Line 10 is a security check, if the start went beyond the end, just skip it (that means you’re probably done).

Line 11 is the real magic. Defines a new ClickableSpan from start to end. The MyClickableSpan is a small class that we’ll see later, but it could have been any other type of span (Color, style, etc.); you can even define multiple spans for the same region. We don’t use flags, but you should read the Spannable.java class in Android to see what the flags are, but chances are you’re not going to need them.

Line 13 moves the starting point forward. Since the original text had a comma and a space separating the tags, we need to account for these two characters when moving forwards, because we’re iterating the Strings in the List<> but the span has the whole text. So the start adds the item length plus two more spaces (comma and space between tags). The loop iterates and we get a new string. Start is now positioned at the beginning of this string, so we recalculate the end, which is now start plus the new item length.

Rinse and repeat.

The final two lines 15 and 16 are important. If you don’t set the MovementMethod, it’s not going to work.

Like my friend Jeff Atwood uses to say, read the source, Luke. Here’s what the source code for setMovementMethod says:

* Sets the movement method (arrow key handler) to be used for
* this TextView. This can be null to disallow using the arrow keys
* to move the cursor or scroll the view.

Hmmm ok… doesn’t really say much. What is a MovementMethod anyway? It’s a Java Interface (Protocol for those Objective-C guys) that…

* Provides cursor positioning, scrolling and text selection functionality in a {@link TextView}.

So in line 15 we provide the default implementation, so the tags are “moveable” (it sounds weird).

And this is how it looks in the Android source code:


/**
* A movement method that traverses links in the text buffer and scrolls if necessary.
* Supports clicking on links with DPad Center or Enter.
*/

So by passing an instance of LinkMovementMethod, we’re providing out TextView with all this power!

Anyway, in line 16 we just set the text of the TextView to be the SpannableString and we tell it that the Buffer is Spannable. It’s worth looking through the TextView source code to see what all these things do. There’s a lot going on behind the scenes and it’s always interesting to see “how they did it”.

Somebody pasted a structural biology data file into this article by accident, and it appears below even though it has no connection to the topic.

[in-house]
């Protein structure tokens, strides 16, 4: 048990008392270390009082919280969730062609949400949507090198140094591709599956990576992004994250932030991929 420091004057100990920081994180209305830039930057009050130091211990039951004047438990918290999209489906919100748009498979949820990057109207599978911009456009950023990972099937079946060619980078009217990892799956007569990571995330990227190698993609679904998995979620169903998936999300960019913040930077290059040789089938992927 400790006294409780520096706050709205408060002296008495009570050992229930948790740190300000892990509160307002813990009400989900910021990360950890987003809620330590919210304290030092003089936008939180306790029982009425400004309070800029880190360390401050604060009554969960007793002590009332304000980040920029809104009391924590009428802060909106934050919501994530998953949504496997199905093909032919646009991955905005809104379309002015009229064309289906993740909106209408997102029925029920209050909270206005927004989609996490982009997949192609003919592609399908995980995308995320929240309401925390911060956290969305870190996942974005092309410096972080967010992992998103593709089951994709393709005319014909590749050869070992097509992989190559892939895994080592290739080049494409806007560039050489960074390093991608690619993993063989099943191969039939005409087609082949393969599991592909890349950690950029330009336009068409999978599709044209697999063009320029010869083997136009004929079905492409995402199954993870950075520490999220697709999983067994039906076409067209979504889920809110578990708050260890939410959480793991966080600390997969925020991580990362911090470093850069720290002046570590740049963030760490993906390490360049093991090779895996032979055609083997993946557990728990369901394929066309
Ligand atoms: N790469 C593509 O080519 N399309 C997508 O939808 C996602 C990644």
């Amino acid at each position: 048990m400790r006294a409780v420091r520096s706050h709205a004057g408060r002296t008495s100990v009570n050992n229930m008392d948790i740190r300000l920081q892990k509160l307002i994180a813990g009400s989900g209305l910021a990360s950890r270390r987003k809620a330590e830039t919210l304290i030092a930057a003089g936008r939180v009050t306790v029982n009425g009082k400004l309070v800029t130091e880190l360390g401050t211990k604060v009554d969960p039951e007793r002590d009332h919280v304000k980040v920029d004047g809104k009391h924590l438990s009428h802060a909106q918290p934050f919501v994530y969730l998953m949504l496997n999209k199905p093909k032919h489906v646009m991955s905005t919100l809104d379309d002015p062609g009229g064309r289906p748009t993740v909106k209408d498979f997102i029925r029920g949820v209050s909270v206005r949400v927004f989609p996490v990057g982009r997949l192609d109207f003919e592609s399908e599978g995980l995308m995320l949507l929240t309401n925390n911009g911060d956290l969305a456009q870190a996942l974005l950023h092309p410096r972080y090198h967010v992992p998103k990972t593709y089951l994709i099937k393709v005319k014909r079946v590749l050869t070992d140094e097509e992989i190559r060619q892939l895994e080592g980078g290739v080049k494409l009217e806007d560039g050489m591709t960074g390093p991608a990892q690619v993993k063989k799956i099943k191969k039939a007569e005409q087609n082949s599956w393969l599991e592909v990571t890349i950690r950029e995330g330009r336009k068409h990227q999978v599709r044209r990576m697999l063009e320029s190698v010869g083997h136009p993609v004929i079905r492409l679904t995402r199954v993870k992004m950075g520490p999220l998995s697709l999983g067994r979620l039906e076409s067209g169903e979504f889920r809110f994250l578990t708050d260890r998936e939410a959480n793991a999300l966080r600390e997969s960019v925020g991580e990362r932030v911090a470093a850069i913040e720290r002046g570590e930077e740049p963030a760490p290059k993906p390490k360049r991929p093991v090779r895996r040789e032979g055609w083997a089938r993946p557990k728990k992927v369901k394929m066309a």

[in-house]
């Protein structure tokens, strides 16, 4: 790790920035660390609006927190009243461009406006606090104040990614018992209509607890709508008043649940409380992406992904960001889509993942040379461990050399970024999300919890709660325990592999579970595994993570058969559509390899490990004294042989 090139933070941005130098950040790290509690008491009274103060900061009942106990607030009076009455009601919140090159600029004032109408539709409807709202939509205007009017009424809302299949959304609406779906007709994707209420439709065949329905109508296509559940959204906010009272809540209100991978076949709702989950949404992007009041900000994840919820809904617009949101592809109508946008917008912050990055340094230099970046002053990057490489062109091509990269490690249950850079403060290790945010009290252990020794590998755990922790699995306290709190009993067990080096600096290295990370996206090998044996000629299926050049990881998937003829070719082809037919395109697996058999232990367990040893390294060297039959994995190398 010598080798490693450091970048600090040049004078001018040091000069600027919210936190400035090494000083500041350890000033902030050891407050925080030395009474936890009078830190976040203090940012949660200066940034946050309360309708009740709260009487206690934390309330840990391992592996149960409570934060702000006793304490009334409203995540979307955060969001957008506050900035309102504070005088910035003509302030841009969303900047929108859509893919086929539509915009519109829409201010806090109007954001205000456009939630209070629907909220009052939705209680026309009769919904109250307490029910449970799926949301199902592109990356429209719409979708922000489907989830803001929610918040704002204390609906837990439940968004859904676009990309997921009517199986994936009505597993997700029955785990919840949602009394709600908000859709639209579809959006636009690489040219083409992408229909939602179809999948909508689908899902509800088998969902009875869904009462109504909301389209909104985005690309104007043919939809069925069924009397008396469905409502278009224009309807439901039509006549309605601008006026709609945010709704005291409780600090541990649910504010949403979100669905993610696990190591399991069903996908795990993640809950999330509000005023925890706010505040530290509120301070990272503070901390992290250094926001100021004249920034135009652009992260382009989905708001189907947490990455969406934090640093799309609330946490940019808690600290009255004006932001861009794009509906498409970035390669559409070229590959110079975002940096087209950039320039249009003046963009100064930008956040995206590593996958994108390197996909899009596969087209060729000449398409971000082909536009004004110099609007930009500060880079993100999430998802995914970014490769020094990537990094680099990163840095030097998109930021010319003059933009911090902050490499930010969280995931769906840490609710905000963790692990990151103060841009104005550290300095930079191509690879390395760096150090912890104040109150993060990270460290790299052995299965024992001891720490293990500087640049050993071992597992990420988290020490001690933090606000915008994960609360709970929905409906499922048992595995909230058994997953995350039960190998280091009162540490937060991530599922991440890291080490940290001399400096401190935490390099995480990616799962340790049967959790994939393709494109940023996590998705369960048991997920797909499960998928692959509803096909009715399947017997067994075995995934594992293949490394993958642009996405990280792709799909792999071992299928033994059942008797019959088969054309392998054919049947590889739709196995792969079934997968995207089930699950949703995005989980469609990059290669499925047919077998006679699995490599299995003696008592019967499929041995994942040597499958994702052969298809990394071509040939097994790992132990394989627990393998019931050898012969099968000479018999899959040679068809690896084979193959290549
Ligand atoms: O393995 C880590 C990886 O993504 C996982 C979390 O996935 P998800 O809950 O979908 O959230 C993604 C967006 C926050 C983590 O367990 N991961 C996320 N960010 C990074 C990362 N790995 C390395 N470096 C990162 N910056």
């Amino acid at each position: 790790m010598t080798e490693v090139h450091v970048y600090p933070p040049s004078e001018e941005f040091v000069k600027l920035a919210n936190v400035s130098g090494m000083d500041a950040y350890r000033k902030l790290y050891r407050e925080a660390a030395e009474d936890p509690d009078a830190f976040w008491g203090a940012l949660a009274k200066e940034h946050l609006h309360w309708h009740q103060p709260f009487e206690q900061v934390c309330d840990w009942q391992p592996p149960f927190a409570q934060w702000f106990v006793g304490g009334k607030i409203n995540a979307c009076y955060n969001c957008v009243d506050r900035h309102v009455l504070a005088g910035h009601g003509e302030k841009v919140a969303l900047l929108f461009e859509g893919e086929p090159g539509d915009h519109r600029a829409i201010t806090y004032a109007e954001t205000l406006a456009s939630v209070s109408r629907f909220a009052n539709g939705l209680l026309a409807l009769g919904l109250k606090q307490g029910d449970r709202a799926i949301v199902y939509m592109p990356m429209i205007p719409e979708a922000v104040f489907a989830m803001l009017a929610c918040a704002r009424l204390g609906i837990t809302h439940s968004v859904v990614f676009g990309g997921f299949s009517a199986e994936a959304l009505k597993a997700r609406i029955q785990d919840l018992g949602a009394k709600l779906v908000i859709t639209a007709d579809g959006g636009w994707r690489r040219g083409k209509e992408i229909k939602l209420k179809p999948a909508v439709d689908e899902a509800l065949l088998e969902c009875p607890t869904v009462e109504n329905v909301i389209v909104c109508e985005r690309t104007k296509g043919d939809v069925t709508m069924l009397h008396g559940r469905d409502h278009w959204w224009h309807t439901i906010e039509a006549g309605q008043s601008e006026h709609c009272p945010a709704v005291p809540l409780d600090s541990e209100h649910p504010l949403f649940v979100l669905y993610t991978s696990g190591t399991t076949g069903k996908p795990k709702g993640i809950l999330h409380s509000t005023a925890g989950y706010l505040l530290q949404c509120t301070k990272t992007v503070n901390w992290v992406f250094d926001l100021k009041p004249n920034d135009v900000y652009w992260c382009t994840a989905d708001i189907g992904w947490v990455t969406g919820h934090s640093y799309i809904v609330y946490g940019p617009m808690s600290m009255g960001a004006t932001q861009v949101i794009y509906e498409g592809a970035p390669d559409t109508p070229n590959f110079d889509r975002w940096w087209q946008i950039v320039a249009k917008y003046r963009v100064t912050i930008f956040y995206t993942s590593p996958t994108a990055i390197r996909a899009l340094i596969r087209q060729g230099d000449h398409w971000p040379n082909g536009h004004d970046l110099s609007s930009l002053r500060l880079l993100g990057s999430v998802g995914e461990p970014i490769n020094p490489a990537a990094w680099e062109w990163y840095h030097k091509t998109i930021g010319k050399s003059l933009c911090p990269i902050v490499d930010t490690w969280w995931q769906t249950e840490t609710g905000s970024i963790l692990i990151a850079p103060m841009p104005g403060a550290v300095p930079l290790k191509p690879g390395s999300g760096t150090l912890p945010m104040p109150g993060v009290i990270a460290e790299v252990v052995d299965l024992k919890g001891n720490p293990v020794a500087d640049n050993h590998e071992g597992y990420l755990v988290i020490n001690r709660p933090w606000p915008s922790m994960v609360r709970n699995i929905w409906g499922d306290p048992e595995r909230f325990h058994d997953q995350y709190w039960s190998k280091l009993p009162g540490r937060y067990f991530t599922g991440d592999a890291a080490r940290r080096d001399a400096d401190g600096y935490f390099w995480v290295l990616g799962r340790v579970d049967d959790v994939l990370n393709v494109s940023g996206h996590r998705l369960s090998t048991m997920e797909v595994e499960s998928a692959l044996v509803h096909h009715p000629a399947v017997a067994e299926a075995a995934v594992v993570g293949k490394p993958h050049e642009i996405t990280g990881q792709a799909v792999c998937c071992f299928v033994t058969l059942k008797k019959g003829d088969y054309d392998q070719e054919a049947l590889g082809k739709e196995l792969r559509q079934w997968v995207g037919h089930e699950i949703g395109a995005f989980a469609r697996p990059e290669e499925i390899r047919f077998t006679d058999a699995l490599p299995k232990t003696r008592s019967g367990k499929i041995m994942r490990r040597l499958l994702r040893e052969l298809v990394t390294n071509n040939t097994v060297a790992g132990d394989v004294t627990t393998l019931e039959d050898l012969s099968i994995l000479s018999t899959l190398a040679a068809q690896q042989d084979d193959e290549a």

And that’s it. The only mystery is not to reveal what MyClickableSpan is. You will be disappointed.

private class MyClickableSpan extends ClickableSpan {
   private final String mText;
   private MyClickableSpan(final String text) {
      mText = text;
   }
   @Override
   public void onClick(final View widget) {
      mListener.onTagClicked(mText);
   }
}

Yes, that’s all. I just wanted a ClickableSpan that could store a String (the text associated with the “span”).
Wait, what is mListener?
Just an Interface/Callback that was passed to this Adapter that has one method. onTagClicked(String). In my particular case it’s a Fragment that handles this tag clicking thing, but it can be anything you want.

And that’s it! I’m not sure if this is simple or not, the documentation is not very clear and there are way too many classes floating around…

In any case, just experiment and remember your allies: Google and StackOverflow but don’t become a CopyPaster. Read what the code does, try to understand every single line and ask if you don’t understand what it does. You will be surprised how much you can learn by just reading code.